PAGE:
· Don't go hungry. Arriving at a party on an empty stomach is a recipe for disaster; it can lead you to overeat and make poor choices. Have a light snack of a low-fat, high-fiber food a half-hour before you go, such as yogurt, an apple with a teaspoon of peanut butter, a piece of string cheese or vegetables with low-calorie dip. This will help curb your appetite and make it easier to control your intake. In fact, this is good advice to follow the whole year through!
· Treat yourself. There's no need to ban your favorites. But first, decide what you want to try and then set a limit. Cakes, cookies and pies are available year-round, so indulge in small portions of only the best seasonal foods. Just a taste of something special can be enough to quell a craving without going overboard.
· Take control. Offer to bring a low-calorie dish to holiday gatherings (again, this can be true for parties throughout the year). By preparing something that you know fits into your meal plan, you'll have at least one healthy item on hand, and other guests will likely appreciate it. Your hostess may also be grateful for the lessened stress of preparing multiple platters.
· Slow your pace. Eat slowly until you are satisfied, not until you are stuffed. It takes about 20 minutes for your body to signal that you're feeling full, so enjoy each bite and give yourself time to know when you have had enough. You will likely consume less than usual.
· Mind your beverages. Make sure to drink plenty of water to help feel full and hydrated. Adding a twist of lemon or lime to sparkling water is a lively alternative to alcohol and coffee drinks, which can actually make you feel sluggish. Alcohol can also impair your judgment and make it hard to stick to nutritional eating. If you do choose to imbibe, select light beers and wines, and limit your intake to one or two drinks per occasion. Drink high-calorie seasonal favorites — like egg nog, punch and full-fat hot chocolate — in moderation, or steer clear of them altogether.
· Pair up with a friend. Make a pact that you will support and help keep each other on track. Don't hesitate to lean on each other if you need encouragement to resist tempting treats or power through a workout. Remember, you're not the only one refraining from holiday overindulgence.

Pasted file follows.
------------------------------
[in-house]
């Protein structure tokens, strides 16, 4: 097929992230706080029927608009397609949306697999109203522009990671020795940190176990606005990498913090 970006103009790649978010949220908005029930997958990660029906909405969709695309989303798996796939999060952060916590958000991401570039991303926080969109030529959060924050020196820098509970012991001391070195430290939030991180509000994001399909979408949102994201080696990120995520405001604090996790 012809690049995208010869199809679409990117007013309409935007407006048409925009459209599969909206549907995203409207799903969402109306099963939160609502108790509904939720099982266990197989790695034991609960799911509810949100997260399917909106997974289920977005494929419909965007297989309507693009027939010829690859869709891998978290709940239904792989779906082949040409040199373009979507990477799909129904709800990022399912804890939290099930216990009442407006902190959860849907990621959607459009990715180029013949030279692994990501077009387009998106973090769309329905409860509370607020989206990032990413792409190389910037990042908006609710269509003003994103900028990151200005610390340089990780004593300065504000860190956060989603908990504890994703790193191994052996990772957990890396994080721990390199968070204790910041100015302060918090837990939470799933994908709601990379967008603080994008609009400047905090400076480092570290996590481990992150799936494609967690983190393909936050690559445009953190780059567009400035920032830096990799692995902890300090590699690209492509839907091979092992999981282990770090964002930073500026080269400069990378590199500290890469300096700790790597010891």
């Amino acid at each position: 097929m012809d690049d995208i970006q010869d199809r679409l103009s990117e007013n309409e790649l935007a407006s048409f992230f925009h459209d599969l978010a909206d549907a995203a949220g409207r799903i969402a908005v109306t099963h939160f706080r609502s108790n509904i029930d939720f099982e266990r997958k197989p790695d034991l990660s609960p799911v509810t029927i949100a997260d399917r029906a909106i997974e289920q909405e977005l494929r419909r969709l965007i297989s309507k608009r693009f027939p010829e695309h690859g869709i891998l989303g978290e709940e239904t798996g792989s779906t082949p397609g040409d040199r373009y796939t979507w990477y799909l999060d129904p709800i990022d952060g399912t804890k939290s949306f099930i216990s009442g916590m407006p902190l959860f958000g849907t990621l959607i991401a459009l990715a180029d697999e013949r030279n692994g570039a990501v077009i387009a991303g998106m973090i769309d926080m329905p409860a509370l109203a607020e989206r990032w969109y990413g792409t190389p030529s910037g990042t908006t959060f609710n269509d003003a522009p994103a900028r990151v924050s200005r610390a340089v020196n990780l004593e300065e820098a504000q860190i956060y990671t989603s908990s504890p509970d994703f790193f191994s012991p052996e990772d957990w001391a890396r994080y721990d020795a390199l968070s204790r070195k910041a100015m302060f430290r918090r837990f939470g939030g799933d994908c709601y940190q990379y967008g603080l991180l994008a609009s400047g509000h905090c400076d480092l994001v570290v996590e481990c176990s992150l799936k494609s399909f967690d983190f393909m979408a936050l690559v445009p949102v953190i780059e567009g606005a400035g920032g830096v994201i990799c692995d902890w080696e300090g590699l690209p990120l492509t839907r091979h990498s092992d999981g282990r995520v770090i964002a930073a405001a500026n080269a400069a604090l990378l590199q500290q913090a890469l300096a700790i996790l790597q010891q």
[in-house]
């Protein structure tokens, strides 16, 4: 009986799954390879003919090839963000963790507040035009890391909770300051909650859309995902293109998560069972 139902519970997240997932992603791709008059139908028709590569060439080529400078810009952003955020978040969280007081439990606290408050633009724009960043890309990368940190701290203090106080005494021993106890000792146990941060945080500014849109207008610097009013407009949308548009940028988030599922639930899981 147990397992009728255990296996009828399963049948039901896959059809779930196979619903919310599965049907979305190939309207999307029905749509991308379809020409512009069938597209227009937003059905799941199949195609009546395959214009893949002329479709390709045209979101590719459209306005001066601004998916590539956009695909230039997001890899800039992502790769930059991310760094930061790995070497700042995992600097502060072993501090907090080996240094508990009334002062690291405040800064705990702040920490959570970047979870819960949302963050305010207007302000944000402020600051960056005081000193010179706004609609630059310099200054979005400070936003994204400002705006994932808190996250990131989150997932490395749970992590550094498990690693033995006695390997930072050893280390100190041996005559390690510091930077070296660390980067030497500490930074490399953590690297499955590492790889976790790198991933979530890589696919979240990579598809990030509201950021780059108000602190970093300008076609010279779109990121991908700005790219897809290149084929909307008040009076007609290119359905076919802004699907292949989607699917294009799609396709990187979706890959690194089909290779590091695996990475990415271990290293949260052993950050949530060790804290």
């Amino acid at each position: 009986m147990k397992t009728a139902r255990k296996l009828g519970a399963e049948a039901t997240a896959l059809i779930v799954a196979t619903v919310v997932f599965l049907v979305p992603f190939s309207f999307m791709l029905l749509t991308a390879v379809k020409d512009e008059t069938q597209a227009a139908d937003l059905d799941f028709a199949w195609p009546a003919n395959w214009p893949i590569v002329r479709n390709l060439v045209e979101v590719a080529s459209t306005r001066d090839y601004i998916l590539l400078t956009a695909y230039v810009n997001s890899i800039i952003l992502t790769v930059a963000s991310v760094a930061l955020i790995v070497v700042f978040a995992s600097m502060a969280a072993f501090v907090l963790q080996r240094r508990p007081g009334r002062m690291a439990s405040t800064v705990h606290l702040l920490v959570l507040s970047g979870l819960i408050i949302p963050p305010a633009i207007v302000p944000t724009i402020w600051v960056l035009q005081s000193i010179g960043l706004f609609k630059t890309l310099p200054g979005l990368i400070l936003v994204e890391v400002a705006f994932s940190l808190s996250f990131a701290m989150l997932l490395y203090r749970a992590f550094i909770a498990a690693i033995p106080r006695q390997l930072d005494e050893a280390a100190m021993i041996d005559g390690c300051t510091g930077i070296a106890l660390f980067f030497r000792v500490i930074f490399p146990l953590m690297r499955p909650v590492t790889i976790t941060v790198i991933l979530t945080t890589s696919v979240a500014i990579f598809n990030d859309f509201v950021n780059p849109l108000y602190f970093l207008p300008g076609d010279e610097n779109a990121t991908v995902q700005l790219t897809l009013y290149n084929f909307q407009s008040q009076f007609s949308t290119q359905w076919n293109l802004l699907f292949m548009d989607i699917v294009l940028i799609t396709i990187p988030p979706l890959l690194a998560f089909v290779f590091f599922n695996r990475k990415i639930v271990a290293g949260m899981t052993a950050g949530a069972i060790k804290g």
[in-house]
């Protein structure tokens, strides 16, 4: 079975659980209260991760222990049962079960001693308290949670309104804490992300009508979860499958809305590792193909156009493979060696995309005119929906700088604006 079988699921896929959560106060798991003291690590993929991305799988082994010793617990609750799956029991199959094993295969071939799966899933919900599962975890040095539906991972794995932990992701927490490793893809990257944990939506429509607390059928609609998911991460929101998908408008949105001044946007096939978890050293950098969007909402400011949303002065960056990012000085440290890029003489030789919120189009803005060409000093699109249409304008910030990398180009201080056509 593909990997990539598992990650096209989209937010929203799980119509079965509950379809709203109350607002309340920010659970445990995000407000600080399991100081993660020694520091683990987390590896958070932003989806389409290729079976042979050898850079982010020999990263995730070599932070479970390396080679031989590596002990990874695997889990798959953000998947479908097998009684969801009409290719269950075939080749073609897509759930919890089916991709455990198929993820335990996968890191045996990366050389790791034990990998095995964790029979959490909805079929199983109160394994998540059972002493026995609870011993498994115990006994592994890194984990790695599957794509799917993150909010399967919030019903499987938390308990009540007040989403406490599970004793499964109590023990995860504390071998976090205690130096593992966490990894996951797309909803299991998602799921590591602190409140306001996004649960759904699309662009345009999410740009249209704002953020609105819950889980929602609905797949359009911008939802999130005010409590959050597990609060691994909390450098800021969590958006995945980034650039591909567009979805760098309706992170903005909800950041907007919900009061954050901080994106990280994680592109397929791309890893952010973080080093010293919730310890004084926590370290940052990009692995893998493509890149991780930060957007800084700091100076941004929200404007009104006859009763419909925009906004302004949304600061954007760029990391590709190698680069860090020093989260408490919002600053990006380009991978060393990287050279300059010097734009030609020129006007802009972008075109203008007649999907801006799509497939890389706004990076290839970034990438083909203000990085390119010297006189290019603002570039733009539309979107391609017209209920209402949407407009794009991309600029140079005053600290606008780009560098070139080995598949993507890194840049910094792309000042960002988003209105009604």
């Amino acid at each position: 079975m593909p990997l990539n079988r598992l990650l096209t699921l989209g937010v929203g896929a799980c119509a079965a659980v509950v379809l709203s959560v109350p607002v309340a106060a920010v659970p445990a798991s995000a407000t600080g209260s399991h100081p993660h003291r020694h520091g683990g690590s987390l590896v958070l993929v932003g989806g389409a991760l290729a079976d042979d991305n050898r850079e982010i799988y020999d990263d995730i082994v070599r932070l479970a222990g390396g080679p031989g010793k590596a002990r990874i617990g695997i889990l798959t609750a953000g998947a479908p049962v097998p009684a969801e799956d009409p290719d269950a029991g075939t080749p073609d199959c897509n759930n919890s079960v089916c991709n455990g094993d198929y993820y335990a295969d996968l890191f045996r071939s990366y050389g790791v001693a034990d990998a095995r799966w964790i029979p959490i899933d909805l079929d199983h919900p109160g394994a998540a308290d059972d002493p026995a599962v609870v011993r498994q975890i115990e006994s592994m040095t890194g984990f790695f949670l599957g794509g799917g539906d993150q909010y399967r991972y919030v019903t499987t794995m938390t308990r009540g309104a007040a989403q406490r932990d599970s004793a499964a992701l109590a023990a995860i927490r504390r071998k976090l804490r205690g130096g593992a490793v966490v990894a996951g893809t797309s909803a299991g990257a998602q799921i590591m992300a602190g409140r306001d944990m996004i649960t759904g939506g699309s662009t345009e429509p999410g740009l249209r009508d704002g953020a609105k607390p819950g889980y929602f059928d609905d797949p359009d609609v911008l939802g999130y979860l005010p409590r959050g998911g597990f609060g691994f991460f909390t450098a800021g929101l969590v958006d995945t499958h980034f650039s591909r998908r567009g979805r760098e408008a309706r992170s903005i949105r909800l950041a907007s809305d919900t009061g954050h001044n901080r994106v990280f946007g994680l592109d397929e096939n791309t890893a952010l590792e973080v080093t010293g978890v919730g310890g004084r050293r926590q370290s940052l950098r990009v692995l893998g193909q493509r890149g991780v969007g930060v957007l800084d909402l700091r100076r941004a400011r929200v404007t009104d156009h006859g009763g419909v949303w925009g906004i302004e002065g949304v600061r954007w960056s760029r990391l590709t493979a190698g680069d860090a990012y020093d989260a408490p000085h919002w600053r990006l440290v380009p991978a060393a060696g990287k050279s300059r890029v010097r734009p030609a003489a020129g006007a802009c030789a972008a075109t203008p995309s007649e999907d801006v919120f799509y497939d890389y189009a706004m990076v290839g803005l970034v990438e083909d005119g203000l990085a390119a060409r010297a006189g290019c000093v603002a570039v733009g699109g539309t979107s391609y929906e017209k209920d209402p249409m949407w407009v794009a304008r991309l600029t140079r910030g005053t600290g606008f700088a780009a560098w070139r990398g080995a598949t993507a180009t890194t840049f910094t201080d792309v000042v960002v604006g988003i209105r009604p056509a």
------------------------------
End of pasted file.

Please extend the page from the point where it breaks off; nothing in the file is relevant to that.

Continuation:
· Keep moving.It's easy to let workouts fall by the wayside. If you aren't able to set aside time each day for exercise, then commit to at least 30 minutes three days per week. Many people continue their regular walking or jogging schedules year-round, but also consider race-walking in malls or even in the building where you work. Take the stairs instead of the elevator. Indoor pools, weight-workout rooms, tracks and basketballs courts are often available in community facilities and schools. Municipal ice-skating rinks, both indoors and out, offer a change of pace from the usual routine; same with bowling. Cross-country skiing and hiking let you build up your strength while enjoying nature's beauty. Maintaining a workout routine can also help you manage stress by releasing "feel-good" endorphins, as well as provide time out from worry and harried thoughts.
· Rest up. Make adequate sleep — seven to eight hours — a priority, especially during this busy season. Getting enough rest can help repair your body, keep you mentally sharp and enable you to be more productive.
· Make friends and family a priority. Although food and drinks can be a big part of the holiday season, they don't have to be the focus. Set aside time to spend with friends, family and neighbors, making memories that make the holidays worthwhile.
· Keep your perspective. Be realistic and maintain a long-term view of your weight-loss goals. Overeating one day won't make or break your plans; just aim to eat healthy and in moderation the next day. Dieting can be especially difficult during the holidays. Focus on maintaining your present weight and look toward the new year as a fresh start.
Remember, the coming year will bring more holidays to enjoy. Employ these suggested tips, and soon you'll feel as good about yourself as you did before Thanksgiving — one more reason to celebrate.